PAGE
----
SPF - Sender Policy Framework

SPF - Sender Policy Framework

Email Message Structure

Short Definition:

email message structure email message structure

What is SPF (Sender Policy Framework)

If you send email from a custom domain (for example, @yourdomain.com), you can list the IP addresses of the mail servers authorized to send your mail. By checking your list of IP addresses, email services and ISPs can identify whether the message came from a trusted server.

More precisely: SPFv1 allows the owner of a domain to specify their mail sending policy, e.g. which mail servers they use to send mail from their domain. The technology requires two sides to play together:

  1. the domain owner publishes this information in an SPF record in the domain's DNS zone , and when someone else's mail server receives a message claiming to come from that domain, then
  2. the receiving server can check whether the message complies with the domain's stated policy. If, e.g., the message comes from an unknown server, it can be considered a fake.

how SPF work how SPF work

How does SPF work

First, you must create an SPF record that lists the IP addresses of the mail servers authorized to send mail from your domain. Then you're ready to send messages with SPF as follows:

  • You send an email, for example, from the address you@yourdomain.com. Suppose the message is sent from one of your authorized email servers with the IP address
  • When the email arrives, the receiving mail server checks the sender's address in the **Return-Path** (also known as **MAIL FROM**) field of the email header and looks up the SPF record for your domain (in this example, yourdomain.com).
  • The receiving mail server checks whether the IP address from which the mail was sent ( is listed in your SPF record.
  • If the IP address is listed, the message passes SPF; if it isn't, it fails.

example: How SPF (Sender Policy Framework) works example: How SPF (Sender Policy Framework) works

What is an SPF record

Let's look at an example to give you an idea of how SPF works. Bob owns the domain example.net. He also sometimes sends mail through his Gmail account and contacted GMail's support to identify the correct SPF record for GMail . Since he often receives bounces about messages he didn't send, he decides to publish an SPF record in order to reduce the abuse of his domain in e-mail envelopes:

example.net.  TXT  "v=spf1 mx ip4: a:pluto.example.net include:_spf.google.com -all"

The parts of the SPF record mean the following:

SPF DNS key Description
v=spf1 SPF version 1SPF version 1
mx the incoming mail servers (MXes) of the domain are authorized to also send mail for example.net
ip4 The IP address(es) of the servers authorized to send email from your domain. They can be IPv4 or IPv6 addresses; IPv6 addresses use the tag ip6.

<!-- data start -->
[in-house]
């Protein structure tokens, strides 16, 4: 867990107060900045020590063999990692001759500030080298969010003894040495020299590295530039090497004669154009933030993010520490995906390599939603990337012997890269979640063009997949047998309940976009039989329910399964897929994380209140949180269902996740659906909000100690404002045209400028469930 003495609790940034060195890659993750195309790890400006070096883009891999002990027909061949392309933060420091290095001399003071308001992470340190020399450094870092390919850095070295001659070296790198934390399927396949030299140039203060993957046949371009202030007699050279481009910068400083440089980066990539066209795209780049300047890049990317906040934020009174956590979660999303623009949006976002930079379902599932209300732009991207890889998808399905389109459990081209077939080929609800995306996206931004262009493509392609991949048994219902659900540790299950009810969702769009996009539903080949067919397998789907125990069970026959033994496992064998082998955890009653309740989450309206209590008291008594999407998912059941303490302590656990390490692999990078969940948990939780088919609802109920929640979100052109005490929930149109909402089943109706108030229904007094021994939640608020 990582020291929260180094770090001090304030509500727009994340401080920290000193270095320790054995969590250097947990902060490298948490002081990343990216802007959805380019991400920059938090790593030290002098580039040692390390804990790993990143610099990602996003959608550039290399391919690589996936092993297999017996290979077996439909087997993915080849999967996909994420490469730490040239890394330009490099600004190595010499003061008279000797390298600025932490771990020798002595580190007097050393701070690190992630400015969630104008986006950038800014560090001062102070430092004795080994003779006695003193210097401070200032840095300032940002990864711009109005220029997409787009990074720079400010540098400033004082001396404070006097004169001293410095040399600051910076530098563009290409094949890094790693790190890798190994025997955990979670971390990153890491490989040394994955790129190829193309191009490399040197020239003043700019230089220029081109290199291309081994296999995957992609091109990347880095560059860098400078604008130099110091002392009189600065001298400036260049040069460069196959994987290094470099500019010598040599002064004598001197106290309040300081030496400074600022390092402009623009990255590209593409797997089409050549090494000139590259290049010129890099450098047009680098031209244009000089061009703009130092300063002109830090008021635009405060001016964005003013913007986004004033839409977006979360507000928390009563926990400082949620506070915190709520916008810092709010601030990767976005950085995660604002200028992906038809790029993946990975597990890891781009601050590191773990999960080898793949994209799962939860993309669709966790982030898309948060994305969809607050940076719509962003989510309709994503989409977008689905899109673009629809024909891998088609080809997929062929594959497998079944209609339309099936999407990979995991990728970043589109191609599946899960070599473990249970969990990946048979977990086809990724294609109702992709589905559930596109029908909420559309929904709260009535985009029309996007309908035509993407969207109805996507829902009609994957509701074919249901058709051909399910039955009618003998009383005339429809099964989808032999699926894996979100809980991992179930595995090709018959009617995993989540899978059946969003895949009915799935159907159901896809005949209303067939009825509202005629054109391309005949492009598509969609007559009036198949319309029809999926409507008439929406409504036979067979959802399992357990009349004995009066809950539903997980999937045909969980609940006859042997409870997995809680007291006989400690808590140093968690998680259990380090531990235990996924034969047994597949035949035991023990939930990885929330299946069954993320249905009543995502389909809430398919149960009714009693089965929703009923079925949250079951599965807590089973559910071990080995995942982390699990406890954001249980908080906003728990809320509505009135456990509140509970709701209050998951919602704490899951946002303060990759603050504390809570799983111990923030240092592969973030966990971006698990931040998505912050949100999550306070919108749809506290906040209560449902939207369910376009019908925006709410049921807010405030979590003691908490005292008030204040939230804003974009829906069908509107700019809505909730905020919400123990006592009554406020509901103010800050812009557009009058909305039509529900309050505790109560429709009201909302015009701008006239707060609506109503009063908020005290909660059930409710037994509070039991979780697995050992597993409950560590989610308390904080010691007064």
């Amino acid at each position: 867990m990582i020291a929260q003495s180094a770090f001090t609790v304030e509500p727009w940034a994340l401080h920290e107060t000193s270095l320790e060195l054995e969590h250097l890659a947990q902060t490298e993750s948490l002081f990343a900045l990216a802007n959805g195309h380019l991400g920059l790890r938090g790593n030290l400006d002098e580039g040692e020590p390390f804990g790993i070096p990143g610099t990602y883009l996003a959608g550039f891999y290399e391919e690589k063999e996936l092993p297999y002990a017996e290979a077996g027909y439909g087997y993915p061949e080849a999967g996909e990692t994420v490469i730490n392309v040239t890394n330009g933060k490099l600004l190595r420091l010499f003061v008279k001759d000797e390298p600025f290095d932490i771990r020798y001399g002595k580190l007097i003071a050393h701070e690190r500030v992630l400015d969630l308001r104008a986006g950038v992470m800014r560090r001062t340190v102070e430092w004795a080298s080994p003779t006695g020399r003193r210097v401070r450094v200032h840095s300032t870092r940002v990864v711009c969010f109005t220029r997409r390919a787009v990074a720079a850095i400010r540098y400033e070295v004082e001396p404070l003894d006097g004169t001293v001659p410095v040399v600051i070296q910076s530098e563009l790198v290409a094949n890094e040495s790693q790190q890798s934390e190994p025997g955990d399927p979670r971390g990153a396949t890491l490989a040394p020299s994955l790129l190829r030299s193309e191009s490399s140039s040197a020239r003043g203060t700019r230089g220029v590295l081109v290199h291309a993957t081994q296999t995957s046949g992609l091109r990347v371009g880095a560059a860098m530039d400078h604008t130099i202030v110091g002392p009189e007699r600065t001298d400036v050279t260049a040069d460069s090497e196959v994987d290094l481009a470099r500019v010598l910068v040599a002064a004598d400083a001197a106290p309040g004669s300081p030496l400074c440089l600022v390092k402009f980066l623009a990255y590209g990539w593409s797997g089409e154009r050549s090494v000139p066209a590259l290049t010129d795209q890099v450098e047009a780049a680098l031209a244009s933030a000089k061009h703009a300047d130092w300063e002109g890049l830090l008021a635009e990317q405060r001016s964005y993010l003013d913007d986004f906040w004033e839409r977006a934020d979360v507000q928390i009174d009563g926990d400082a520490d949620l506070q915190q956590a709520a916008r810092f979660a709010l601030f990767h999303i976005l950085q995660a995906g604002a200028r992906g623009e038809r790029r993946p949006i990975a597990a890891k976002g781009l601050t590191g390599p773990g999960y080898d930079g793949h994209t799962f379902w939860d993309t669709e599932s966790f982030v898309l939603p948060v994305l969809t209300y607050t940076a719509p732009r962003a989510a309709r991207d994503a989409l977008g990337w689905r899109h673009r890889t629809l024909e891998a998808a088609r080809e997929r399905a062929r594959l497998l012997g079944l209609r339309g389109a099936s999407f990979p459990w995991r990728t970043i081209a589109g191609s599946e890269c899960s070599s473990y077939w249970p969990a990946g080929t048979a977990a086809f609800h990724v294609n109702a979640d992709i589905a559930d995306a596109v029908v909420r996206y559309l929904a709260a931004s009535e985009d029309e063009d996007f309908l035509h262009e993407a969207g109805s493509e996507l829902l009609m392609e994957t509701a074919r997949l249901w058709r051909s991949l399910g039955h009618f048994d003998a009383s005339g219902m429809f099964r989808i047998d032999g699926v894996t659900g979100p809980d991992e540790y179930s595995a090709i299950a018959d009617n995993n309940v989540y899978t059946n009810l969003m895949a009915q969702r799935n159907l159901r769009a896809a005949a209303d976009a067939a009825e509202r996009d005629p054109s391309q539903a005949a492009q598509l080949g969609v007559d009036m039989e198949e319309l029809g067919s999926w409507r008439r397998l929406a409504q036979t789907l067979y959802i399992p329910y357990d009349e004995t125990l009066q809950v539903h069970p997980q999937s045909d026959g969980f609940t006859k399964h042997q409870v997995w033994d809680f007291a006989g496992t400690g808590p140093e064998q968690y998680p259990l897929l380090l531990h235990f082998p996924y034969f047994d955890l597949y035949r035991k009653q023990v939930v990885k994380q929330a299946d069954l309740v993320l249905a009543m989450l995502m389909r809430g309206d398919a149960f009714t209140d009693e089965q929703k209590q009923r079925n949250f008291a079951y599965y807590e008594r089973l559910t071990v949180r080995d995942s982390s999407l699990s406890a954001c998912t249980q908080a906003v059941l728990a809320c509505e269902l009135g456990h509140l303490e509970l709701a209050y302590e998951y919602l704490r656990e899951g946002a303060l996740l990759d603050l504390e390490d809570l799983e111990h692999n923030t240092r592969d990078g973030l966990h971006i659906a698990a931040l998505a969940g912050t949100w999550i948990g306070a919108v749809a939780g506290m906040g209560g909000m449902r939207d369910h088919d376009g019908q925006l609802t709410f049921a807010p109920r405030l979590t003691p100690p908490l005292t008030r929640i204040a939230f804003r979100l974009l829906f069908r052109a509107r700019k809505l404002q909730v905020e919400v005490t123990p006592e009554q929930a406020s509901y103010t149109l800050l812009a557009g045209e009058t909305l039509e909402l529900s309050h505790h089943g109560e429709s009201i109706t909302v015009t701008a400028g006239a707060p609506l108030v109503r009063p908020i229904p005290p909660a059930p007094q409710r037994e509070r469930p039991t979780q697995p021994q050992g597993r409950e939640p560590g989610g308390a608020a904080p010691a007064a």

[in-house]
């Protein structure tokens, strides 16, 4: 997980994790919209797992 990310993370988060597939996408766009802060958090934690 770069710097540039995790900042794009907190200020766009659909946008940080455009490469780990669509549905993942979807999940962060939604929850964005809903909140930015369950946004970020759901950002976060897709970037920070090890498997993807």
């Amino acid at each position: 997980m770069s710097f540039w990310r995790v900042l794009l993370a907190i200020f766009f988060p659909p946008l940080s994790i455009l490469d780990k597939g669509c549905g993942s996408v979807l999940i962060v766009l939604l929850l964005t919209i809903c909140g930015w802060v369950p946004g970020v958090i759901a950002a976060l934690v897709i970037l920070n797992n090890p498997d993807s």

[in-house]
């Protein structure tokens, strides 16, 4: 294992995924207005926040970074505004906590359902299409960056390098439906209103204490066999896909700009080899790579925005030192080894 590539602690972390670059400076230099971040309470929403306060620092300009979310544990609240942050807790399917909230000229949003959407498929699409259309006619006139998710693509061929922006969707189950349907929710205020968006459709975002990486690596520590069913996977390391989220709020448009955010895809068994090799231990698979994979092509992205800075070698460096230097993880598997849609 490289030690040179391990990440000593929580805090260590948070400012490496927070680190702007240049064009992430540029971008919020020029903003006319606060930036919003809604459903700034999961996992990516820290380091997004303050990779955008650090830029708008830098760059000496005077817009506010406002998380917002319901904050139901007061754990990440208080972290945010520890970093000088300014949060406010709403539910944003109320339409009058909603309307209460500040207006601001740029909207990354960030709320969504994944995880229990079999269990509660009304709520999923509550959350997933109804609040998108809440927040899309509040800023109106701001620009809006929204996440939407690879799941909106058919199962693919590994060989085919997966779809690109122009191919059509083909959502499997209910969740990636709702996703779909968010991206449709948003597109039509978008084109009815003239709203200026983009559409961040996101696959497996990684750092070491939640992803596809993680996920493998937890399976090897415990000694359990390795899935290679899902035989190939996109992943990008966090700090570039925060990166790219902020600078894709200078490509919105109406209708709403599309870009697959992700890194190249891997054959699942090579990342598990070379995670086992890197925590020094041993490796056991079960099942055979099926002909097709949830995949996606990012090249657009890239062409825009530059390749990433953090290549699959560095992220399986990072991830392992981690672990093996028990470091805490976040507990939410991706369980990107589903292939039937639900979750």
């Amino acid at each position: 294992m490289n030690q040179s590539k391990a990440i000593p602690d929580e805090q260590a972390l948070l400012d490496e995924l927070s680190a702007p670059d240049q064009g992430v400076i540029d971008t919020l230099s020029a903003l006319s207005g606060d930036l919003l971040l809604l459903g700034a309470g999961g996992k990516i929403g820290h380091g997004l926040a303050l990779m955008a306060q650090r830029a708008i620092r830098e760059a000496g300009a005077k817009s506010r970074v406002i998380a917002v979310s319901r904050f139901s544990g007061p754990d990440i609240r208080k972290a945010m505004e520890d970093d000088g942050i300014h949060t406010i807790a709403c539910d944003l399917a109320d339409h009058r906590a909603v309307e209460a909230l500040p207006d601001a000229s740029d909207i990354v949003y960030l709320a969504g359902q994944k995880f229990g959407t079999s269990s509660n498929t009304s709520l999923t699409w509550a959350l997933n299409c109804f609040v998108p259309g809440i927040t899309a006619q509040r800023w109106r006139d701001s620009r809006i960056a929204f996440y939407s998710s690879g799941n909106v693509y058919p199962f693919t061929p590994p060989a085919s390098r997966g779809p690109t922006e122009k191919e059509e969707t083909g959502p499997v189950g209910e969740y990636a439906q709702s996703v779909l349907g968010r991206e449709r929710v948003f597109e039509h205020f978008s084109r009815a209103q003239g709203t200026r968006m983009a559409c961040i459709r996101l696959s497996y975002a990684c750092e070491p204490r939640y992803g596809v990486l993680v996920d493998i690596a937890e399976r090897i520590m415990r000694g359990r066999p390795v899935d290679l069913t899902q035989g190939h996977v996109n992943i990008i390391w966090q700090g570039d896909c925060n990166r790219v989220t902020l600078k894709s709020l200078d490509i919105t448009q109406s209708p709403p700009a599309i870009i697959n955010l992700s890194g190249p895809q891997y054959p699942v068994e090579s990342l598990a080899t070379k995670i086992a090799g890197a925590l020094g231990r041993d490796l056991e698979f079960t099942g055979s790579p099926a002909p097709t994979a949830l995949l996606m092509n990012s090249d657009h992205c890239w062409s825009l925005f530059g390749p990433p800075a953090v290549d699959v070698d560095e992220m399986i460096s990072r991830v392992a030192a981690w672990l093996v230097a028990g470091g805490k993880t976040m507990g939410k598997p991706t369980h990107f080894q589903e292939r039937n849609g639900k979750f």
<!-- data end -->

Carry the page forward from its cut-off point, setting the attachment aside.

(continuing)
a:pluto.example.net the machine pluto.example.net is authorized, too
include:_spf.google.com everything considered legitimate by gmail.com is legitimate for example.net, too
-all all other machines are NOT authorized.

How SPF differs from DKIM and DMARC

SPF and mail forwarding

When forwarding a message, if the sending mail server replaces the original sender's email address in the Return-Path (MAIL FROM) field with the forwarder's address, the receiving server will check the SPF record of the forwarder's domain. In this case, the message should pass SPF.

But not all email platforms rewrite the Return-Path field when forwarding. If the mail server preserves the original sender's address in the Return-Path field, the receiving mail server will check the original sender's SPF record. As this doesn't include the IP address of the forwarding server, the message fails.

Fortunately, if an email fails SPF, it may still pass the DKIM check because DKIM verifies a message's content, not its sending IP address. As long as you don't change the content and structure of the original message, it should pass DKIM.

Why use SPF

Along with DKIM and DMARC , SPF is one of the main ways you can protect your domain and ensure your emails get delivered. Here's why you should use it: Beat spammers and scammers

SPF makes it harder for cybercriminals to send messages pretending to be from your domain (email spoofing ). Specifying trusted mail servers with SPF helps to prevent fraudsters from using your domain for spam and phishing attacks.

SPF helps ISPs and email platforms identify legitimate emails. So using SPF increases the chances of your messages being delivered instead of ending up in the spam folder. The more your emails pass authentication checks like SPF, the more you improve your domain's reputation with email platforms. So SPF can help improve your emails deliverability in the long run.



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